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My New Book!
My New Book!

Tuesday, October 23, 2018

October 23, 2018: Video Game Studying: Pong

[On October 21st, 1997, DMA Design and Tarantula Studios released Grand Theft Auto, the controversial first game in what would become one of the most popular (and even more controversial) video game series of all time. So this week I’ll AmericanStudy GTA and four other seminal video games. Share your thoughts on these and any and all other games for a crowd-sourced weekend post that requires no quarters or tokens to play!]
On two lesser-known and telling moments in the history of the first blockbuster arcade game.
While I’m sure video game historians would point to many moments and games as possible origin points for the genre, some as that hyperlinked timeline indicates from as early as the 1940s, there’s no doubt that high on any such list would be Atari’s 1972 arcade release Pong. Debuting in late November 1972, Pong would quickly become a national and worldwide phenomenon, helping establish the viability of video game arcades in commercial spaces (and then eventually in spaces all their own), contributing (if in a complex way on which more in a moment) to the successful launch of the first home gaming system (the Magnavox Odyssey), spawning numerous sequels and copycat games, and generally changing the landscape of not only gaming and technology, but also entertainment, social spaces and interactions, and childhood. If that seems like an awful lot to attribute to one video game, well, that was the remarkable power of those two white paddles and that frustratingly bouncy little white ball. Indeed, I would say that only Star Wars measures up to Pong when it comes to 1970s popular culture landmarks that have influenced the next half-century of American and human life.
That overall influence is pretty well-known, but in researching this post I learned about a couple of a lesser-known and equally telling moments in Pong’s early history. For one thing, the game was the subject of a 1974 lawsuit from Magnavox (and its parent company Sanders Associates). In May 1972 Atari co-founder Nolan Bushnell had attended a Magnavox event and seen a demonstration of the company’s own table tennis game, and he himself later admitted that seeing the game prompted him to ask his own employee, engineer Allan Alcorn, to make a table tennis game for Atari; as Bushnell put it, “The fact is that I absolutely did see the Odyssey game and I didn't think it was very clever.” Despite protesting innocence from any patent infringement, Bushnell and Atari decided to settle out of court with Magnavox, with the case concluding in June 1976. I can’t really weigh in on the merits of the lawsuit; the two games do look pretty similar to me, but I suppose all table tennis games, especially in that very early era of game design, would likely seem similar. What I can say, however, is that the subsequent history of video games has been defined again and again by competing games and systems, a trend very much foreshadowed by Pong’s controversial relationship to Magnavox table tennis.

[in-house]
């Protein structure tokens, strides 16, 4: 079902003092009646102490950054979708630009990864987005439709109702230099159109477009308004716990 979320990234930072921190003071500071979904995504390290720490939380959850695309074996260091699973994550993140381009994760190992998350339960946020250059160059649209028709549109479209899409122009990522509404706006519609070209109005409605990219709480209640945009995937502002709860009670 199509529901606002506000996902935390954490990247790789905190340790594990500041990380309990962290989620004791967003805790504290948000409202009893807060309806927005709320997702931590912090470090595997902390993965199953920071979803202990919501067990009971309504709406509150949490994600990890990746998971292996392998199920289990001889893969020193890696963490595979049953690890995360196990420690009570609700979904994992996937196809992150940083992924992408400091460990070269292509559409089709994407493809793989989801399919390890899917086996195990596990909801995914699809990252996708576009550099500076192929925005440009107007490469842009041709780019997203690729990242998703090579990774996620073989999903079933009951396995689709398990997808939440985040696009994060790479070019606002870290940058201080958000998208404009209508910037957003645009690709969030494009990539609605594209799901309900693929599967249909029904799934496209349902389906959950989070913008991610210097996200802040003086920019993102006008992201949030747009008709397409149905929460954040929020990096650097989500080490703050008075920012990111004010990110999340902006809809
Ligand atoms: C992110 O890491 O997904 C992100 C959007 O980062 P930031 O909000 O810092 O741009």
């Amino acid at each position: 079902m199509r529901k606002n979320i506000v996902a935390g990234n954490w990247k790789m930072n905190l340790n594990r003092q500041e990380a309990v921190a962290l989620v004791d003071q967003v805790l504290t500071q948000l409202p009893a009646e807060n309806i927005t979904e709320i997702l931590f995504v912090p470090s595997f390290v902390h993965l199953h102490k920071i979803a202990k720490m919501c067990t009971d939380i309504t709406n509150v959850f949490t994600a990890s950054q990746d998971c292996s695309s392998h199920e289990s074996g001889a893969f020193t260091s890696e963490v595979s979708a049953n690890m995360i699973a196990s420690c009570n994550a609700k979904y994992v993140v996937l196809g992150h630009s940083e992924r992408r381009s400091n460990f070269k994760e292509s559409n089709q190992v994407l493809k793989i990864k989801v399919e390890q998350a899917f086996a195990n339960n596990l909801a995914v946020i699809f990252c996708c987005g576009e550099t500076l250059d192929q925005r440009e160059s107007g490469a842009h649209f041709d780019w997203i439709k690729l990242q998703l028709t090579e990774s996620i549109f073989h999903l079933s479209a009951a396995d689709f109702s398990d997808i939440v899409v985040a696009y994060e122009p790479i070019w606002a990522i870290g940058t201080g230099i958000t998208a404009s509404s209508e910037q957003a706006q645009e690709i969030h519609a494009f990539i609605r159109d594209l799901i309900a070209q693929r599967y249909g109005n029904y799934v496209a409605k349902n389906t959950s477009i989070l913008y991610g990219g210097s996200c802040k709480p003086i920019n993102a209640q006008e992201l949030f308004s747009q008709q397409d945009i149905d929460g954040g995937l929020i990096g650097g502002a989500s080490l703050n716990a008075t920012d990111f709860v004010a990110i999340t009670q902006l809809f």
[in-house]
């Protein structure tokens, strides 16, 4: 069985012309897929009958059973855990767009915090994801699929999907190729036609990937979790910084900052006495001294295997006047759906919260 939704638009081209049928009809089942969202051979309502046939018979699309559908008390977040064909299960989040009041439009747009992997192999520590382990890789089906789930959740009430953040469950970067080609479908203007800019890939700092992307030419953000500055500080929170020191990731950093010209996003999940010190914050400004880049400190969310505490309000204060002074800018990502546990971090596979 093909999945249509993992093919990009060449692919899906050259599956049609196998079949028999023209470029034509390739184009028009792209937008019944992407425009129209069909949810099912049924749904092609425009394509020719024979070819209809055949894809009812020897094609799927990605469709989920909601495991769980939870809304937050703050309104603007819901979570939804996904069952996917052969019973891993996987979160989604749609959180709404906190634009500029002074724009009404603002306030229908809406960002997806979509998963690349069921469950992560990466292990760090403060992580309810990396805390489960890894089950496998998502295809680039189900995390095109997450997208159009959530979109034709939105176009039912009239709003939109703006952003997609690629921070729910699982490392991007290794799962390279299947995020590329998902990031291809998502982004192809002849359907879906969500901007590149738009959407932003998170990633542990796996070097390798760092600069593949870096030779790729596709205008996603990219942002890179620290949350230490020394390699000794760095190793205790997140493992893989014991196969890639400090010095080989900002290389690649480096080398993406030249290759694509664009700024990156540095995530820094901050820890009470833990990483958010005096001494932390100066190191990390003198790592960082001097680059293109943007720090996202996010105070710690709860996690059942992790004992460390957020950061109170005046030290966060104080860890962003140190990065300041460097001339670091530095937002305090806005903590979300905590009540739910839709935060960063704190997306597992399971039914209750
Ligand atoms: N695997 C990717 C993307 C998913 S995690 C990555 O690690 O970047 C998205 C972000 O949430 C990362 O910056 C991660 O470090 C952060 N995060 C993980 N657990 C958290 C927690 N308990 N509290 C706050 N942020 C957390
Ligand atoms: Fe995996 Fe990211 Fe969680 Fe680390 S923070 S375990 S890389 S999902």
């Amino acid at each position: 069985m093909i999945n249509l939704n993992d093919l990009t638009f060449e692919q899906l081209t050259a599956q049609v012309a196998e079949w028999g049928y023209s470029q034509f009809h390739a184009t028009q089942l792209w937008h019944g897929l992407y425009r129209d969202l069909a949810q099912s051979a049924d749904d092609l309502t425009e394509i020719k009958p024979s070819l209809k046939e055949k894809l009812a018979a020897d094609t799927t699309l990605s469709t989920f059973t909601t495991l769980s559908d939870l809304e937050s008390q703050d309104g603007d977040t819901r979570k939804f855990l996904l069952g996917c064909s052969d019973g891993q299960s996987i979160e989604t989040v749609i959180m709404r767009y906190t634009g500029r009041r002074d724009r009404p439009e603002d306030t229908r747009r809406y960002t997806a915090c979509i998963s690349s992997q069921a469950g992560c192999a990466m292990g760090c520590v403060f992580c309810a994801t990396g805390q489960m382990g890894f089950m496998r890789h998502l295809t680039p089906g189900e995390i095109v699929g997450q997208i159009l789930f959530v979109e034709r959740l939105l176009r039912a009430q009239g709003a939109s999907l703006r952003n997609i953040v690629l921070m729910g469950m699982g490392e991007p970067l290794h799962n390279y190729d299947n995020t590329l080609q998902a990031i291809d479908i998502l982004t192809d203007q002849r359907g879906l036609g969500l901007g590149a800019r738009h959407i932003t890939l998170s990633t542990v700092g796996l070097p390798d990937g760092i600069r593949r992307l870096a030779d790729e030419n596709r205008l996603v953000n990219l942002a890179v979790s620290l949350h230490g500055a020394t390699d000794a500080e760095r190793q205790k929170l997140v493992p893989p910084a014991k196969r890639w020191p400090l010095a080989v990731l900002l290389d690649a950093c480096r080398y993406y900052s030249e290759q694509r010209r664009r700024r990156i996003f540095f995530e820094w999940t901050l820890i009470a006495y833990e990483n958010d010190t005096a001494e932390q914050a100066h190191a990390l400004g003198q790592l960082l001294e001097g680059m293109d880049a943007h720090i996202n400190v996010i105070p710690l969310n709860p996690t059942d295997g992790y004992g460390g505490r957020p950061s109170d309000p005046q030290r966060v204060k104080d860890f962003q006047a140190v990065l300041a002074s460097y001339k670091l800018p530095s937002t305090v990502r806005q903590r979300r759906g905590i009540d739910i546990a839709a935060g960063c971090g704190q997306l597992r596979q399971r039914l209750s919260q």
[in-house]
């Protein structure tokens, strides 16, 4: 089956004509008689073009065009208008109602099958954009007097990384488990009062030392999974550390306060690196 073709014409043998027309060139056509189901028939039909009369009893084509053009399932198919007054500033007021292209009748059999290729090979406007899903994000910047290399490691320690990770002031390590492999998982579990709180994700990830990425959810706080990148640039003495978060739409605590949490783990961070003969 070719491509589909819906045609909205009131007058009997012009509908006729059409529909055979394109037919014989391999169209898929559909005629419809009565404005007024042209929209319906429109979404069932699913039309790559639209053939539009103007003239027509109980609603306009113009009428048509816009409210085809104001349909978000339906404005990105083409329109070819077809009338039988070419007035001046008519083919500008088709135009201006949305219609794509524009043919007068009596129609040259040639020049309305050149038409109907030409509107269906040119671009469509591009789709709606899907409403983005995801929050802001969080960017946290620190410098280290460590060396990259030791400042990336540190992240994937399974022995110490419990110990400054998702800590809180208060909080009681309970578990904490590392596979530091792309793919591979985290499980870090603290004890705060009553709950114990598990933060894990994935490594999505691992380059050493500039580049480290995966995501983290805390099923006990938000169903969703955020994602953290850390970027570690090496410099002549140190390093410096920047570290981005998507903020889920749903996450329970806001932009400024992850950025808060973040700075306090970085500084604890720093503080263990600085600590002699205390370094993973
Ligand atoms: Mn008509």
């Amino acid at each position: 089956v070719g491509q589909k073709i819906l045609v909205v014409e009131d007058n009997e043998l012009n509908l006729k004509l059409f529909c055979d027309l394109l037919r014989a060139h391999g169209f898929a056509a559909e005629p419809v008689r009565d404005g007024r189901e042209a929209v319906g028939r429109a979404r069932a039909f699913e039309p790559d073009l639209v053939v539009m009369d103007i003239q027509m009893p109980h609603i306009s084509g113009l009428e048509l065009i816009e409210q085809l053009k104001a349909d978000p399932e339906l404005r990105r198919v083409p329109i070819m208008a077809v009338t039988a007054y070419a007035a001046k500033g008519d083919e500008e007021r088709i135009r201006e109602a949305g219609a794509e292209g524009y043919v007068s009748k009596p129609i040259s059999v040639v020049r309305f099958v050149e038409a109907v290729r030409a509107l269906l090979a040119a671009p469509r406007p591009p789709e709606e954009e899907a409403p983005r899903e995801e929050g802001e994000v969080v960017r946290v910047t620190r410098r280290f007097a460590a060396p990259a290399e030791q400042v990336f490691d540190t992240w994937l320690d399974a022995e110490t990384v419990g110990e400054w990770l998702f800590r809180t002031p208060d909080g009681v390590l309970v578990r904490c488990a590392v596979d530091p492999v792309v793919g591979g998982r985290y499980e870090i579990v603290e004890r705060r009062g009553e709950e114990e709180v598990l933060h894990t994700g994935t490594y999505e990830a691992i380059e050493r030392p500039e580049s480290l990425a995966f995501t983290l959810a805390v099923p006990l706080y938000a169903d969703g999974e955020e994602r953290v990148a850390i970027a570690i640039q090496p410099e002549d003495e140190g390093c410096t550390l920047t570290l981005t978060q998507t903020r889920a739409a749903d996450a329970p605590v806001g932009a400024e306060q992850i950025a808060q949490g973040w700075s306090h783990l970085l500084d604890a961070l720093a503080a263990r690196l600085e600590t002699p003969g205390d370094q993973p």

The other telling moment is far less weighty than a lawsuit, but just as socially significant I’d say. In describing why and how Pong became such an arcade hit, Bushnell would later note, “It was very common to have a girl with a quarter in hand pull a guy off a bar stool and say, 'I'd like to play Pong and there's nobody to play.' It was a way you could play games, you were sitting shoulder to shoulder, you could talk, you could laugh, you could challenge each other ... As you became better friends, you could put down your beer and hug. You could put your arm around the person. You could play left-handed if you so desired. In fact, there are a lot of people who have come up to me over the years and said, 'I met my wife playing Pong,' and that's kind of a nice thing to have achieved.” This is of course another important side to the flexible and interactive qualities of video games that I highlighted in yesterday’s post—while of course many games can be played solo (not Pong, though, at least not in its first arcade iteration—it was two-player only), there is a fundamentally social element to gaming, and perhaps especially to arcade gaming. The art is often created, that is, through a communal experience, and one that, as Bushnell’s quote illustrates, links to other communal experiences like social interactions, friendship, and romantic relationships. All part of what Pong helped initiate as well!
Next game tomorrow,
PS. What do you think? Other video games you’d highlight and analyze?

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